Thank you for your service! I’m assuming given your military status that we’re dealing with a VA loan, so I’m going to give you our occupancy guidelines regarding those. However, I’m also going to send you an email to follow up, so if there’s any misunderstanding we can correct at that time. These are also the policies of Quicken Loans. If you happen to have a home already with a different lender, they may have different procedures in place.

      If you’re actively deployed on military orders, your house is considered occupied for the purposes of the requirement, regardless of whether you have a spouse living there. Therefore, as you say, you could choose to leave the property unoccupied during the gap period. However, you should also contact your lender before the conversion to see what else they may require from you. You may need a rental agreement in place.

      If you’re looking for a home right now, I would advise contacting our Home Loan Experts at (888) 980-6716 to more fully go into this situation and your options. Thanks for reaching out!

  6. Hello, I purchased my home back in 2011 through Habitat for Humanity. I am in the process of refinancing my home to obtain the equity to pay down debt make make a few repairs.
    I want to convert into a rental property within a couple of months and buy a new home. I am having to refinance because Habitat for Humanity will not allow me rent out under their provisions.
    What is the best way to make this happen, my credit and income should be enough to carry me.

    1. Hi Shaniele:

      There are a couple of things to think about from a logistical perspective. If you were going to refinance the property with the express purpose of renting it out in the near future, you would need to refinance it as a rental property. This would mean you wouldn’t also be living there, so you might want to actually get your new primary property first. Your other option would be to refinance it as a primary property. If you do that, there’s a clause in the mortgage stating that you have to use it as your primary property for a certain amount of time. However, doing it this way has a couple of advantages. Number one, you can refinance now to take care of the repairs as well as not have to find a new home at the same time. Down the line, when you’re ready to get your new primary home after you’ve occupied your current primary property for the amount of time specified in mortgage, you can rent it out and keep your primary property rate, which would be lower than what you would get on a rental property loan.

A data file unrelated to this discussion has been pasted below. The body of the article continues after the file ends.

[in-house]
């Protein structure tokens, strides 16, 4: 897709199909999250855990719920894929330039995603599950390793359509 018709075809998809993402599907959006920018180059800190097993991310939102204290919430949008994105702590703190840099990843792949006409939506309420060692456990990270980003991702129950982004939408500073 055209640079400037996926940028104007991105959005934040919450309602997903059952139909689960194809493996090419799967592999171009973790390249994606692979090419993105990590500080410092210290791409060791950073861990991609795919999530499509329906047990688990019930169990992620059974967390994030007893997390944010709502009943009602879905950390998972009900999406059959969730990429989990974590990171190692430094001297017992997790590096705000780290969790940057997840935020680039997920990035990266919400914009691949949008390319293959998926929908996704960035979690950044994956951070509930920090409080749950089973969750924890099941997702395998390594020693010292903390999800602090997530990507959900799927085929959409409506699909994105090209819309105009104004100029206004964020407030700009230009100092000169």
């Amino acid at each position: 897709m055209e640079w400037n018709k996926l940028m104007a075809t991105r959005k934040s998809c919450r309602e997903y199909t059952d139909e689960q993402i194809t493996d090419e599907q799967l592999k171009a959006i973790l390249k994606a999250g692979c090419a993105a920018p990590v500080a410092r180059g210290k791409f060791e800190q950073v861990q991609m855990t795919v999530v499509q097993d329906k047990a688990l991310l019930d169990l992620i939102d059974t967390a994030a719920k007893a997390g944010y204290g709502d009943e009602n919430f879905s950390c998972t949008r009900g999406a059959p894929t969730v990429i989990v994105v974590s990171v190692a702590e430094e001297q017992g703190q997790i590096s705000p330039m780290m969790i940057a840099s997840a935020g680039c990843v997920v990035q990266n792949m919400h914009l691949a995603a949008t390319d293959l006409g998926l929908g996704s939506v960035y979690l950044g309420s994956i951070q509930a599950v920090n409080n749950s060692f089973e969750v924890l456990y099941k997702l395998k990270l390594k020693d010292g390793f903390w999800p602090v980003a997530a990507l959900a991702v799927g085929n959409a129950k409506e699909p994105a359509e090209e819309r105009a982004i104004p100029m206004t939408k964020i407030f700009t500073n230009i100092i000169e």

These are just some things to think about. I recommend your next step need to speak with one of our Home Loan Experts at (888) 980-6716 to go over the situation and all your possible options.

  7. My house will be paid off in 5 years and I would like to turn it into a rental and purchase my dream home. Should I get a equity loan to use as a down payment for the new house? Or what would you suggest I do.

    1. Hi Teresa:

      A home-equity loan is an option, although we don’t do them. We do cash-out refinances. I think you may find it to be the better option because you can get a better rate potentially because it’s a first-lien loan as opposed to your second mortgage on the property. One thing to note is that because you’re looking to turn it into an investment property, your rate will be slightly higher than if you were to keep it as a primary property. If you would like to go over your options, feel free to give one of our Home Loan Experts a call at (888) 980-6716. Hope this helps!


    2. Hi Teresa,

      Mortgage guidelines do not allow for a down payment on a home to come from a loan at the time of purchase, like an equity loan. However, if you took out an equity loan several months prior to starting your mortgage process and had the money sitting in your bank then you do not have to explain where the money came from. You only need to explain deposits made into your bank accounts that show on the statements you provide.